Chapter in this post:
I'm in relatively close contact with Anker and I often get power banks, hubs or charging plugs sent over for testing. This time, however, the package from Anker came under a new aspect. The company's public relations department wanted me to Anker PowerPort III Nano try it out and say whether it can be recommended as a future universal power supply for smartphones.
No more charging plugs with your smartphone in the future?
The aim of the question is that in the foreseeable future, in order to avoid electronic waste, we may no longer find charging plugs in the smartphone packaging and that buyers - if necessary - will have to take care of an appropriate power supply unit themselves.
Personally, I think this decision is very good, because I don't need an additional power supply with the next iPhone or iPad. And I'm sure many other people feel the same way.
Apple original power supply rather inadequate
In addition, the power supply that Apple has been supplying with the iPhone for years is really a weak point. It only offers 5 watts of power and thus cannot even keep up with the already weak Qi charging.
With the iPhone 11 Pro (mind you ONLY with the Pro model) they finally deliver a USB-C power supply with 18 watts of power, but all other models, like the iPhone 11, iPhone Xr, iPhone SE 2020 and all older ones continue to come with the old 5-watt charging plug.
Also one Support of USB Power Delivery, which enables you to charge the iPhone by 30% in approx. 50 minutes, you will look in vain for the 5W power supply. However, since Apple's smartphones themselves have long mastered the charging standard, it is all the more incomprehensible why Apple is adding this 5-watt cucumber to their premium smartphone (including the iPhone 11).
From my point of view, there has long been a need to buy a better power adapter for the iPhone - if one shouldn't have one yet.
Technical data of the Anker PowerPort III Nano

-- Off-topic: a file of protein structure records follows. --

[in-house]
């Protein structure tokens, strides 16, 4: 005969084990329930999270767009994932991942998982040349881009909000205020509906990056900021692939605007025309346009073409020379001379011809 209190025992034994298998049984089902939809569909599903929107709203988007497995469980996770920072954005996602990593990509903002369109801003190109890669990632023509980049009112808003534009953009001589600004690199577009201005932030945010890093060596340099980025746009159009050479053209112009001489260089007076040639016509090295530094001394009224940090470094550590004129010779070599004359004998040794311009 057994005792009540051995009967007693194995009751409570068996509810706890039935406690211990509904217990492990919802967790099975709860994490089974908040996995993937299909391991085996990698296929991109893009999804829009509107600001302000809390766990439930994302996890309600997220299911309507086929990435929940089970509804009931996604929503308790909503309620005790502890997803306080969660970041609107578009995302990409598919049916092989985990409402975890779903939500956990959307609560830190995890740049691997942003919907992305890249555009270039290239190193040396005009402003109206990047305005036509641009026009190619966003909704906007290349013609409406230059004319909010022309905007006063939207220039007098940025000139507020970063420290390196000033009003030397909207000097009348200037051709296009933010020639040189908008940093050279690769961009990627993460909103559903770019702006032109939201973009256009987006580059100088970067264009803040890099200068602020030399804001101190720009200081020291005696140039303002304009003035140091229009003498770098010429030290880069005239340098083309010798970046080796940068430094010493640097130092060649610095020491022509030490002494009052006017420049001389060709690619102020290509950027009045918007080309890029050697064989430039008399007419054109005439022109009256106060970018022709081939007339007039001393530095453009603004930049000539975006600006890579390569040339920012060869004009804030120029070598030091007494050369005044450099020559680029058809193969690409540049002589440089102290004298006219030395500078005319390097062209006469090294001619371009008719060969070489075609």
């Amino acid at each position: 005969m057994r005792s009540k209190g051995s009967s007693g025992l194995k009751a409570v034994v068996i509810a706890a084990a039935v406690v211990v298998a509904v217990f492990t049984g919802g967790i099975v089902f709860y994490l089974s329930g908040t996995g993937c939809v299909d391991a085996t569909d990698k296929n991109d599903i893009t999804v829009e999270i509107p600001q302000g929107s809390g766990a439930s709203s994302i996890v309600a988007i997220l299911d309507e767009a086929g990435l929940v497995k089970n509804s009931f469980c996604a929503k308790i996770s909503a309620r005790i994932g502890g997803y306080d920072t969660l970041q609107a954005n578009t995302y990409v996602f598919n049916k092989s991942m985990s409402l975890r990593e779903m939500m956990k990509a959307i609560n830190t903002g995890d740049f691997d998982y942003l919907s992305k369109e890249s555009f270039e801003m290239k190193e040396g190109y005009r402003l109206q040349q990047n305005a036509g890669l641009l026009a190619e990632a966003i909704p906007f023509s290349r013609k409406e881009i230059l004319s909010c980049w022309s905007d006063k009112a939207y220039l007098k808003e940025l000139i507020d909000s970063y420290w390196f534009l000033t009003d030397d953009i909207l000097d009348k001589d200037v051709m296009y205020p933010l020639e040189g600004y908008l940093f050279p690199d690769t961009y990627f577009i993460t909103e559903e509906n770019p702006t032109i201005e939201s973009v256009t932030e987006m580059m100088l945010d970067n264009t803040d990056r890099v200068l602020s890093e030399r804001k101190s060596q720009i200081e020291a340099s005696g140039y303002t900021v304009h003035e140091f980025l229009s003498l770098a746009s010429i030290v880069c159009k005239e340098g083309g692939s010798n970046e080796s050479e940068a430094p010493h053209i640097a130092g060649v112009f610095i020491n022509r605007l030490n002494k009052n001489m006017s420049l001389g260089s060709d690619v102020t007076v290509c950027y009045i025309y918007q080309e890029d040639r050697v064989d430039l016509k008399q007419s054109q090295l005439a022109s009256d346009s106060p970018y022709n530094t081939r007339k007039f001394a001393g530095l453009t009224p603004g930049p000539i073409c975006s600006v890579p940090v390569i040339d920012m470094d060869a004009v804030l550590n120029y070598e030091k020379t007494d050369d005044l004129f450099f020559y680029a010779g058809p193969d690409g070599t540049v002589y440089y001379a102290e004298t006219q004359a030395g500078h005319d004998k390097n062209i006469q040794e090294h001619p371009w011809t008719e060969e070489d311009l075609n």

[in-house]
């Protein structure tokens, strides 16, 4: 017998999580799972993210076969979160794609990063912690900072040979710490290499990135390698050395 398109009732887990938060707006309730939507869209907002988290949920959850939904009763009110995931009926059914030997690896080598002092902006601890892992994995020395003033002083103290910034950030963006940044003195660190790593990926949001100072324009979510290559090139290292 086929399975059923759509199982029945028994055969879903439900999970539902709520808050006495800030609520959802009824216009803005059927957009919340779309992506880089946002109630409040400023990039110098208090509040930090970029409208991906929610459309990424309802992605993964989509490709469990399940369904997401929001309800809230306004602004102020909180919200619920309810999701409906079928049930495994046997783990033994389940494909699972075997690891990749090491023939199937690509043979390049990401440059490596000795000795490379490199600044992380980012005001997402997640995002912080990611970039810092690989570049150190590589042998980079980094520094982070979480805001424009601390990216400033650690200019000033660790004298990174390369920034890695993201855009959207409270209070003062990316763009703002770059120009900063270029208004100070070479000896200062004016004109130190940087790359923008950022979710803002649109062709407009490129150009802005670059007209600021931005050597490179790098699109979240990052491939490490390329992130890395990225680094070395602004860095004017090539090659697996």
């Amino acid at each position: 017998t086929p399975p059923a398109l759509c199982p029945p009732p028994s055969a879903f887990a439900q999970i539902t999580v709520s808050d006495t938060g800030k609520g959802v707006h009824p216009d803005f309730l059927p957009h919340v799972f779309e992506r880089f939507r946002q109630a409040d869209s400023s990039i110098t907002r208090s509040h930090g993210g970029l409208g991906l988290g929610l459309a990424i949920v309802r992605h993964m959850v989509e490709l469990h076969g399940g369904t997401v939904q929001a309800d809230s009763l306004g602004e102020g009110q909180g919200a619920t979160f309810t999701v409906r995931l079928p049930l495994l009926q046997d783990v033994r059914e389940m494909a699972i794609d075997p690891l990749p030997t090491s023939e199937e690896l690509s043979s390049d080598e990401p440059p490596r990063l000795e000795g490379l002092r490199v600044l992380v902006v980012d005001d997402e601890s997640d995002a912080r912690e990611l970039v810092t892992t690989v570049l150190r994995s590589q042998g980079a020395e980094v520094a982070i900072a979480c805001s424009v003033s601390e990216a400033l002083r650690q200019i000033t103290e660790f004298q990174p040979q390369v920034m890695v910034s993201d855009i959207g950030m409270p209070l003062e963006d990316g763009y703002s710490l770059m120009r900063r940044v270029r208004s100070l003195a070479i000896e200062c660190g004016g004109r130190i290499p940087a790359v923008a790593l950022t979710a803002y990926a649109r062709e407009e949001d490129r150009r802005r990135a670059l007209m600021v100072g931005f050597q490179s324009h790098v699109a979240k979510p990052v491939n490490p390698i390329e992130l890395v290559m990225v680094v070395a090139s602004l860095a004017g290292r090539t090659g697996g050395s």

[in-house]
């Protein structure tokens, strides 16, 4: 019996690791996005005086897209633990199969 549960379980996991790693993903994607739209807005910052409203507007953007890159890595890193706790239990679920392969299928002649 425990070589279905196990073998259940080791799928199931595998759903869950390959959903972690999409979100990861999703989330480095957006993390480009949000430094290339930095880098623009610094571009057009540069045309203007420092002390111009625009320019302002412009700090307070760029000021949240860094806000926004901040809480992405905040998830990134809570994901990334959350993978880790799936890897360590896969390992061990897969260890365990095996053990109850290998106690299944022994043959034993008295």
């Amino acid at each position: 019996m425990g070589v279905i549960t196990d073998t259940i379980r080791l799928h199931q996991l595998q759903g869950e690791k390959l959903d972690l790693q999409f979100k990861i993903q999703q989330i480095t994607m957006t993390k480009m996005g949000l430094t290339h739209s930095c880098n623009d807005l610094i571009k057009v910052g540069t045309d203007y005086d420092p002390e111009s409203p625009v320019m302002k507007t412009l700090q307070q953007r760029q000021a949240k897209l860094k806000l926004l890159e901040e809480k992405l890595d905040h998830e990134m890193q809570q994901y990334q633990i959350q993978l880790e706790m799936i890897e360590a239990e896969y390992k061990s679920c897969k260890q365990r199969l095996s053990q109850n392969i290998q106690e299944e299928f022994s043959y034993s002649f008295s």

Size comparison Apple and Anker power supply
If you look at the 5W power supply from Apple and the Anker PowerPort III Nano, so you can see that the construction is different, but the size is roughly similar.
The power supply from Apple may be a bit fancier because it is built in a continuous form, but when I have to choose between 5 watts and 18 watts of power in practice, the design plays a subordinate role.
Apple 18 watt USB-C power supply vs. Anker PowerPort III Nano
We shouldn't ignore the new 18 watt USB-C power supply from Apple. I also have this on hand as it was included with my iPad Pro 2020. In terms of design, Apple has certainly produced better things. Personally, I don't like the look of Apple's USB-C power supply.
In a visual comparison between the Apple and the Anker charger, the Anker power pack is clearly ahead.
Power output in comparison
Incidentally, the performance of the two power supplies (Apple USB-C and PowerPort III Nano) is the same. Both have a power output of 18 watts and offer USB-PD with 5 or 9 volts - but no higher voltages. Technically, they are equal to each other.
Price comparison Apple vs. Anker
Of course, everything speaks for anchors here. At Apple The 18 watt USB-C power supply costs around 34 euros, while the Anker PowerPort III Nano for just under 20 euros at Amazon is listed. You can click directly on a 30% code, which then lowers the price to 14 euros. This means that the Anker Power Adapter only costs a third of the Apple original.
As always, I also try to use my limited measurement options (Thank you for a USB multimeter!) to bring some light into the dark when it comes to the practical values of the devices. There are a few areas of the Anker PowerPort III Nano that I would like to take a closer look at.
Standby power consumption
I find the power consumption of the power supply unit when no device is connected to be particularly important with such charging plugs, as they usually remain plugged in all the time.
I measure standby power consumption with a meter called Voltcraft Energy Logger 4000that can even record a consumption of 0,1 watt. With this device, the standby power consumption will show 0,0 W, which means that the consumption must be very low. I had read something about 0,02 watts somewhere in an English-language test report, but unfortunately I could no longer find the source.